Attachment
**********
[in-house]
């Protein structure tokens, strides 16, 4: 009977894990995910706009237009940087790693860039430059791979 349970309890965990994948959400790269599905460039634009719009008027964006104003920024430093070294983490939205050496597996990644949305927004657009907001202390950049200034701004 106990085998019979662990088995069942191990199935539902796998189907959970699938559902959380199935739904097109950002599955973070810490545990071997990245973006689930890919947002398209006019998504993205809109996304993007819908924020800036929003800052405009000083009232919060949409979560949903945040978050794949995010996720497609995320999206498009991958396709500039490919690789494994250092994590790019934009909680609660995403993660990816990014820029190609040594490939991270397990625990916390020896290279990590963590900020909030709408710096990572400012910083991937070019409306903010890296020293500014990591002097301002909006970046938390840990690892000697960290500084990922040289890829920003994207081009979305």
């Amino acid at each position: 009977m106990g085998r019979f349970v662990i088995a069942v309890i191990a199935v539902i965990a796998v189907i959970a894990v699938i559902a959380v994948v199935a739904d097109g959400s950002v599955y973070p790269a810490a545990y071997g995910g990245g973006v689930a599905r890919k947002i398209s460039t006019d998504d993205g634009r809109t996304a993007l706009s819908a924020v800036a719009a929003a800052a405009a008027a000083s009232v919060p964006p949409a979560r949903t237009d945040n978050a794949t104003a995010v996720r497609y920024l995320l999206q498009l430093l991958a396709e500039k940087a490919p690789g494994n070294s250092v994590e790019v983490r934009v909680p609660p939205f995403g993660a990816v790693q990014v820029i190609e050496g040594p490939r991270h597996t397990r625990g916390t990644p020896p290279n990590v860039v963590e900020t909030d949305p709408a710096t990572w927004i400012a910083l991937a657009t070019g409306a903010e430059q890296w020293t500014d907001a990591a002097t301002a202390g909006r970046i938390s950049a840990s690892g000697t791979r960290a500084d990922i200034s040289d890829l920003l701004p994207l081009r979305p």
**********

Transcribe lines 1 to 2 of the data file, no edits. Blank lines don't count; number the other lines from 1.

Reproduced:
[in-house]
């Protein structure tokens, strides 16, 4: 009977894990995910706009237009940087790693860039430059791979 349970309890965990994948959400790269599905460039634009719009008027964006104003920024430093070294983490939205050496597996990644949305927004657009907001202390950049200034701004 106990085998019979662990088995069942191990199935539902796998189907959970699938559902959380199935739904097109950002599955973070810490545990071997990245973006689930890919947002398209006019998504993205809109996304993007819908924020800036929003800052405009000083009232919060949409979560949903945040978050794949995010996720497609995320999206498009991958396709500039490919690789494994250092994590790019934009909680609660995403993660990816990014820029190609040594490939991270397990625990916390020896290279990590963590900020909030709408710096990572400012910083991937070019409306903010890296020293500014990591002097301002909006970046938390840990690892000697960290500084990922040289890829920003994207081009979305």